Fruit prices pressured from strong supplies
July 4, 2017, Regina, Sask. – As Canadians enjoy fresh, local fruit this summer, producers can expect mixed results from the fruits of their labour this fall.
In 2016, Canadian and United States fruit growers increased their production, but didn’t necessarily see the demand to match, leading to an oversupply and lower prices for many fruit sectors. As a result, Farm Credit Canada’s (FCC) agriculture economists are predicting a mixed outlook for fruit growers in 2017.
“It’s a balancing act to produce enough fruit to meet demand, but not so much as to cause an oversupply that puts downward pressure on prices,” said J.P. Gervais, FCC chief agricultural economist. “Fortunately, a low Canadian dollar has been supporting prices for Canadian fruit producers and will help offset the full impact of a large supply in some sectors of the industry.”
Gervais added the real benefit will be to the Canadian consumer, who may see lower prices for some fruit – such as apples – at the grocery store.
Wine-making grapes fetch better prices
Grapes that are grown for wine-making in Ontario and British Columbia squeezed out an average three per cent price increase, which helped offset the lower prices for fresh grapes in 2016. Overall, the industry had a good year in 2016, as production increased by 22 per cent from the previous year.
Market prices for grapes are mixed based on the variety, quality and the end use, however, prices currently remain strong for wine grapes as demand is expected to continue growing in 2017.
Increased cranberry yields help offset lower prices
The cranberry industry has had several years of low prices due to growing North American supplies of cranberries.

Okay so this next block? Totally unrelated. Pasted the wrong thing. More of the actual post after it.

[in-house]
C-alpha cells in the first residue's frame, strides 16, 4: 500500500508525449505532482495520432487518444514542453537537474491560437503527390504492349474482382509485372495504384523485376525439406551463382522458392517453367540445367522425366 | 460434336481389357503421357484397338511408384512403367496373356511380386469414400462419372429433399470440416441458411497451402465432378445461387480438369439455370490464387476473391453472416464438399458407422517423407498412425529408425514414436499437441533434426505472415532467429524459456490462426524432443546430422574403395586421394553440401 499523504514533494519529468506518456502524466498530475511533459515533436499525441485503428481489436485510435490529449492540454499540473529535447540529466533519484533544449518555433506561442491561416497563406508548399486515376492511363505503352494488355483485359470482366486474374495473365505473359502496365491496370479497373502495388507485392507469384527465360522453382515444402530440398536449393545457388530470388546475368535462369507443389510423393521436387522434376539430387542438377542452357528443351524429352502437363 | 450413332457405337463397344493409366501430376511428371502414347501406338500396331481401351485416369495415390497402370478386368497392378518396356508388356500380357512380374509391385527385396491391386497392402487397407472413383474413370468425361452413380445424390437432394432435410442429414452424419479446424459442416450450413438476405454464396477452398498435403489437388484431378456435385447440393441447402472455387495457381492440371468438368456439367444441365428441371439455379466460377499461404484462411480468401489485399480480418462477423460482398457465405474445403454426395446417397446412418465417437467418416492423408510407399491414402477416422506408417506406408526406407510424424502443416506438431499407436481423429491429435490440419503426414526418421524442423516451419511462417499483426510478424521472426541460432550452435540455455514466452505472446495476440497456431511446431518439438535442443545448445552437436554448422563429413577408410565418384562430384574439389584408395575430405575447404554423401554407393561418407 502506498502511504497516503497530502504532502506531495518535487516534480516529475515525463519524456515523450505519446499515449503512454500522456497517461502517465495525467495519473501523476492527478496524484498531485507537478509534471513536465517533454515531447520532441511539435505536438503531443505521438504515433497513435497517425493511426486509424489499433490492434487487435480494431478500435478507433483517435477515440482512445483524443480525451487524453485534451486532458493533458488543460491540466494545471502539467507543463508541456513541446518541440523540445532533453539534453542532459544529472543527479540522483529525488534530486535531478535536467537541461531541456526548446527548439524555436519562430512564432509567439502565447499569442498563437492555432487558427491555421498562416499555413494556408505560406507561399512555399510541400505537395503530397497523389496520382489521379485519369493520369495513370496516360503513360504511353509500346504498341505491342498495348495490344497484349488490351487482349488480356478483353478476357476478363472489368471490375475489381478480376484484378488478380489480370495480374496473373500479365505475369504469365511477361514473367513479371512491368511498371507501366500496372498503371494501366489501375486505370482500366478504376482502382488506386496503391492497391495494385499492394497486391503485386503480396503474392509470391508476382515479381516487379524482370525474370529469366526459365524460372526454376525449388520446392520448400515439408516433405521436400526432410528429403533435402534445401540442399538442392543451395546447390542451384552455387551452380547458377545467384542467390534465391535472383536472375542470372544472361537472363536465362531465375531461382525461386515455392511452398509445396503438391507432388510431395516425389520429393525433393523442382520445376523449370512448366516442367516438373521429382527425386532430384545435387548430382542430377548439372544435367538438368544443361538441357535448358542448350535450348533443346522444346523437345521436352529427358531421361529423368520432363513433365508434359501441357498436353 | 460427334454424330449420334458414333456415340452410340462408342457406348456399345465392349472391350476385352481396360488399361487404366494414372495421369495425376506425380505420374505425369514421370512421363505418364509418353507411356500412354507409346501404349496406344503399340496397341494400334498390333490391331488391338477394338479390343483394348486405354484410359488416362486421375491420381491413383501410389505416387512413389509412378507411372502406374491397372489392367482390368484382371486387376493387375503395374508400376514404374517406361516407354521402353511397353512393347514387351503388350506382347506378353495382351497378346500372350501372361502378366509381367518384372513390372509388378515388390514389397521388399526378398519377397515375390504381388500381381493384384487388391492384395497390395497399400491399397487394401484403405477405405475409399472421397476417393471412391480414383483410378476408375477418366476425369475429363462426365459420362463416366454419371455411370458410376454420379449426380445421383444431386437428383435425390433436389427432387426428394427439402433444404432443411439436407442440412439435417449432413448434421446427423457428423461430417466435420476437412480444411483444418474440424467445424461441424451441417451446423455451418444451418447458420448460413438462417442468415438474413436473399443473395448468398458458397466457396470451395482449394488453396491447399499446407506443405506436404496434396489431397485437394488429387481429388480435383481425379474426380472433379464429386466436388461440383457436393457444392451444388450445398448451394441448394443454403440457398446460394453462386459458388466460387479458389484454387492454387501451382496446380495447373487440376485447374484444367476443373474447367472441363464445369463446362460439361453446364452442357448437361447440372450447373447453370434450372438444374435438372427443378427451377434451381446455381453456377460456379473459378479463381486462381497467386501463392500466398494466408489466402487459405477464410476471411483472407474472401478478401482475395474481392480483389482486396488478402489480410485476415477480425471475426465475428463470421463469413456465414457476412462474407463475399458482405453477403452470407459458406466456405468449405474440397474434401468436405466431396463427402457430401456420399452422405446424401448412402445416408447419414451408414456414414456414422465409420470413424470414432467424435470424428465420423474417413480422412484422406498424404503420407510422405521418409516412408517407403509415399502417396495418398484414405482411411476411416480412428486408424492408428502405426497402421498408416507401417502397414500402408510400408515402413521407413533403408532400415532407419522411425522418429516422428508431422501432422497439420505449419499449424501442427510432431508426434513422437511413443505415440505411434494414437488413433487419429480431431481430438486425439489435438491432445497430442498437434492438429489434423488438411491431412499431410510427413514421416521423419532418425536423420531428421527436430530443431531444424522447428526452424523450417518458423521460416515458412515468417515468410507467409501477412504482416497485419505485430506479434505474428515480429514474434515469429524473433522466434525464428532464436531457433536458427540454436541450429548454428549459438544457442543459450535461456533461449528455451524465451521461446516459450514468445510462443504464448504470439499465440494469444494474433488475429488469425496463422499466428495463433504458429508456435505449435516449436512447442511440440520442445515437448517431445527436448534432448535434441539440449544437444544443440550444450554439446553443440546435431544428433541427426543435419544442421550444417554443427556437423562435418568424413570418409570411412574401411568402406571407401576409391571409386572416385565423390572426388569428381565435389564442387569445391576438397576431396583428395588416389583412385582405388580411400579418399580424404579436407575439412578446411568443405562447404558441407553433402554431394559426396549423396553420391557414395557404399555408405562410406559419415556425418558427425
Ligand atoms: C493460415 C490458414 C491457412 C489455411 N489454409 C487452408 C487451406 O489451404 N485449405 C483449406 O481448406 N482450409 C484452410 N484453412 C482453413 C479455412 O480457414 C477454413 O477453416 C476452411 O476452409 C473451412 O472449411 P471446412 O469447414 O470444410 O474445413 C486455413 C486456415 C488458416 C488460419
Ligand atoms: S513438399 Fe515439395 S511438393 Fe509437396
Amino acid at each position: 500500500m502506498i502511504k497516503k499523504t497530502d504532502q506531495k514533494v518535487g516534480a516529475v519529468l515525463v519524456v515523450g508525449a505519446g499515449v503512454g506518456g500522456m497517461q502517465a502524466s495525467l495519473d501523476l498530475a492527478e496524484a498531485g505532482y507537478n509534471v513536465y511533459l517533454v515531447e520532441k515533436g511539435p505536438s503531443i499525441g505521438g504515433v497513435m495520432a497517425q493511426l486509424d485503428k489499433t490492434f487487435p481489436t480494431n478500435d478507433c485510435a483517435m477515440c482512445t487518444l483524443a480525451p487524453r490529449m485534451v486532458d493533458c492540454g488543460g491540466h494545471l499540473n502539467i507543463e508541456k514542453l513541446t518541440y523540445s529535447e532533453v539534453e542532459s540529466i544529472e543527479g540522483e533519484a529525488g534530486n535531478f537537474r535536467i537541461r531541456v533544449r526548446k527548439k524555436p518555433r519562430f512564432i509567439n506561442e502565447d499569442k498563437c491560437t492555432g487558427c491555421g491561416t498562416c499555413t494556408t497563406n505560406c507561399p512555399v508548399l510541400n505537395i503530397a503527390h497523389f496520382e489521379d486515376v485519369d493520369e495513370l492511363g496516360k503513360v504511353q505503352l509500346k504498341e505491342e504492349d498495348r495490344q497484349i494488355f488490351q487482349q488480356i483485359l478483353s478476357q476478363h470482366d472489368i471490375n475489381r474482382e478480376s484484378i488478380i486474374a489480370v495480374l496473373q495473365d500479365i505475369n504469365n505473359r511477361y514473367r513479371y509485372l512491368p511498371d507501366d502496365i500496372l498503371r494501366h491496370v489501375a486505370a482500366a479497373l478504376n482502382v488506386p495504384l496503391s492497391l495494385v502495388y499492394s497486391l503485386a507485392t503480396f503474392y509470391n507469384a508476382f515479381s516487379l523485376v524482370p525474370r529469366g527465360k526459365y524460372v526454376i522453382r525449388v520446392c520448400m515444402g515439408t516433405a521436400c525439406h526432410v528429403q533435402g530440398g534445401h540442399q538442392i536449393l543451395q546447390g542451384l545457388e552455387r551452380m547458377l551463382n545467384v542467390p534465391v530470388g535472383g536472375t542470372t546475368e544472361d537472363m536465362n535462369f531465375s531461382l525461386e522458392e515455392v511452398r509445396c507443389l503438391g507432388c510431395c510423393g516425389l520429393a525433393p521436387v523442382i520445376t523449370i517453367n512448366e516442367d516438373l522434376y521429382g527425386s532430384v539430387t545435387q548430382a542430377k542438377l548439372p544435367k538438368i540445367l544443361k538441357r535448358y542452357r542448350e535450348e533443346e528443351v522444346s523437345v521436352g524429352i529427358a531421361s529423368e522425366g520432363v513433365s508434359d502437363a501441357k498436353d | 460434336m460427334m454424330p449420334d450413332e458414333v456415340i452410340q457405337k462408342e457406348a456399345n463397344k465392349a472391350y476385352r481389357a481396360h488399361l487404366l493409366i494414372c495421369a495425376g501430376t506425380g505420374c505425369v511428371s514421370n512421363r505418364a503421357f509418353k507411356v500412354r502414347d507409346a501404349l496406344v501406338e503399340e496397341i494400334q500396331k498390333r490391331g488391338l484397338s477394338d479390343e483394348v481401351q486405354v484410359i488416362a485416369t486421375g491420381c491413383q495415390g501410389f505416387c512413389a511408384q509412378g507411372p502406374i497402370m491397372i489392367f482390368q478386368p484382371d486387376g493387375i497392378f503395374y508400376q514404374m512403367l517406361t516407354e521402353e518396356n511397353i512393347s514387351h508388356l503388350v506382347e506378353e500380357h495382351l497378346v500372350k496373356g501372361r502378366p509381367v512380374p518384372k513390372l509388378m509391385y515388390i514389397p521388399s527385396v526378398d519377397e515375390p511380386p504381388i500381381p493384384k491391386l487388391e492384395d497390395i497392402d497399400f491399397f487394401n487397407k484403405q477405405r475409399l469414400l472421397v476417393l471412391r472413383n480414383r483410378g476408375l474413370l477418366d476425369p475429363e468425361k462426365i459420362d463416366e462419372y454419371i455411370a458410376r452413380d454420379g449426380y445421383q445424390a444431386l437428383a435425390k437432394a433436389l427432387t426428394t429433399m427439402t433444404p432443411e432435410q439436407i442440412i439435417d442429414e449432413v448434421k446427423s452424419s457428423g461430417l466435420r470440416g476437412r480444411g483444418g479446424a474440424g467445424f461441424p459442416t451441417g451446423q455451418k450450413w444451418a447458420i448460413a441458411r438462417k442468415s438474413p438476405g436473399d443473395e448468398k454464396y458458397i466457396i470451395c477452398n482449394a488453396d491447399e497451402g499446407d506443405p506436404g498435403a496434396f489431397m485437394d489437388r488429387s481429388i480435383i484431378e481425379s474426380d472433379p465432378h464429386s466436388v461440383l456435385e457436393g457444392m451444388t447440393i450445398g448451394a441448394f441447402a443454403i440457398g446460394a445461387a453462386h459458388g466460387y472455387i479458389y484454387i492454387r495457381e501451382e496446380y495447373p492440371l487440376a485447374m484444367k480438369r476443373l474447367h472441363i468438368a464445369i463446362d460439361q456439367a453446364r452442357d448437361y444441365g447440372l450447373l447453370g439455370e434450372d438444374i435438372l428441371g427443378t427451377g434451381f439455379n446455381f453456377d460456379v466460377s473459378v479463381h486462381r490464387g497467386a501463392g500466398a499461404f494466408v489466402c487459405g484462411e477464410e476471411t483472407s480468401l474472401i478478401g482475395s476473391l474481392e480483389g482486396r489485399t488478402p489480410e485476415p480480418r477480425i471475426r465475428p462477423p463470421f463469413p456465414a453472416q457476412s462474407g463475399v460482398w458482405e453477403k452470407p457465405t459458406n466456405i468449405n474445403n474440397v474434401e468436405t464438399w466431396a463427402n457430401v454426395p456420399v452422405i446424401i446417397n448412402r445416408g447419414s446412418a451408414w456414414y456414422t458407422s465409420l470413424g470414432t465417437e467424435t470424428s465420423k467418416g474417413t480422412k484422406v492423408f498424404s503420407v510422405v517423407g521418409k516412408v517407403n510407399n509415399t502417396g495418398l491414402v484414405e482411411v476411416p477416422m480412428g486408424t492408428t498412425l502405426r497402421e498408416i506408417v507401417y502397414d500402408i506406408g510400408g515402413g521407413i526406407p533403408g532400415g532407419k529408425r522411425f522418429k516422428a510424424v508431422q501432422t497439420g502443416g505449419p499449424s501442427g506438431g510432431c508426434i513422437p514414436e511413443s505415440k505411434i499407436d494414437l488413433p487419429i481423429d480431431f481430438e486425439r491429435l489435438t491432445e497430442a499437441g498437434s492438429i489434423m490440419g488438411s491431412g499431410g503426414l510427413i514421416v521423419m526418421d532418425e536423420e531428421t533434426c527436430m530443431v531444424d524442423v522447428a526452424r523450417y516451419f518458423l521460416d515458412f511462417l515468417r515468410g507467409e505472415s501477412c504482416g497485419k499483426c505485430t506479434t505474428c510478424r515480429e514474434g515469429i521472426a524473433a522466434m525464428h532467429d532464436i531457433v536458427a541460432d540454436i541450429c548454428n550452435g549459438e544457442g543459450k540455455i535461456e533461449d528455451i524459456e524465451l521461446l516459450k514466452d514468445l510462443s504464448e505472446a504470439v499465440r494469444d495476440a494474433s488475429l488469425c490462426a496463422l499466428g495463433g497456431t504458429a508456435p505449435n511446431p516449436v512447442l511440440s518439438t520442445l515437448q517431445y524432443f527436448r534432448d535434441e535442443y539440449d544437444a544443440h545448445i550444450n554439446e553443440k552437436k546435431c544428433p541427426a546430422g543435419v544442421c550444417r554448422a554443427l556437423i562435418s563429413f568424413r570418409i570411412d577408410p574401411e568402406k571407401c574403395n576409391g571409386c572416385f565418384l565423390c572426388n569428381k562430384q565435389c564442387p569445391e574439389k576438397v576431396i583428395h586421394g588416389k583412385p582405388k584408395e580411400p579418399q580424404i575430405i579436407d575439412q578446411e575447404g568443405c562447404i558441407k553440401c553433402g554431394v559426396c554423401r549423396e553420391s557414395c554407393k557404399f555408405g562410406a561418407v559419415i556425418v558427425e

In Canada, acreage devoted to growing cranberries has remained steady in British Columbia, but has increased in Quebec over the past five years. While prices remain low, rising production and better yields have compensated for low prices, boosting farm cash receipts.
In 2016, Canadian cranberry receipts reached a record $132.6 million, for an increase of 8.8 per cent, an all-time record high. There is also a growing demand for specialized markets segmentation in the cranberry industry, such as organic. Profitability depends on producers’ ability to continually improve their productivity.
Large 2016 harvest pushes apple prices lower
Canadian apple production was up 14 per cent while U.S. apple production increased by four per cent from 2015.
Agriculture and Agri-Food Canada’s monthly apple storage report indicates apple supplies are 98 per cent higher than last year’s level, so a large supply remains a challenge. As a result, Canadian retail apple prices are down 13 per cent in the first quarter of 2017 compared to the same period in 2016, but still remain above the previous five-year average. The same trend has impacted U.S. fresh apple market prices, which are down 12 per cent in 2017 and remain near the previous five-year average.
The U.S. Department of Agriculture’s Fruit and Tree Nuts Outlook indicates that 2017 apple prices should remain below 2016 levels given storage numbers. This price pressure is expected to persist until inventories decline.
According to Statistics Canada, in 2015, 31.5 per cent of Canadians aged 12 and older, roughly nine million people, consumed fruit and vegetables five or more times per day.
To celebrate the international fruit day on July 1, Canadians can eat more fruit throughout 2017 knowing their local grocery store will likely be well stocked with delicious and reasonably-priced Canadian fruit this summer and fall.
For an in-depth look at Canada fruit outlook for 2017, visit the FCC Ag Economics blog post at www.fcc.ca/AgEconomics.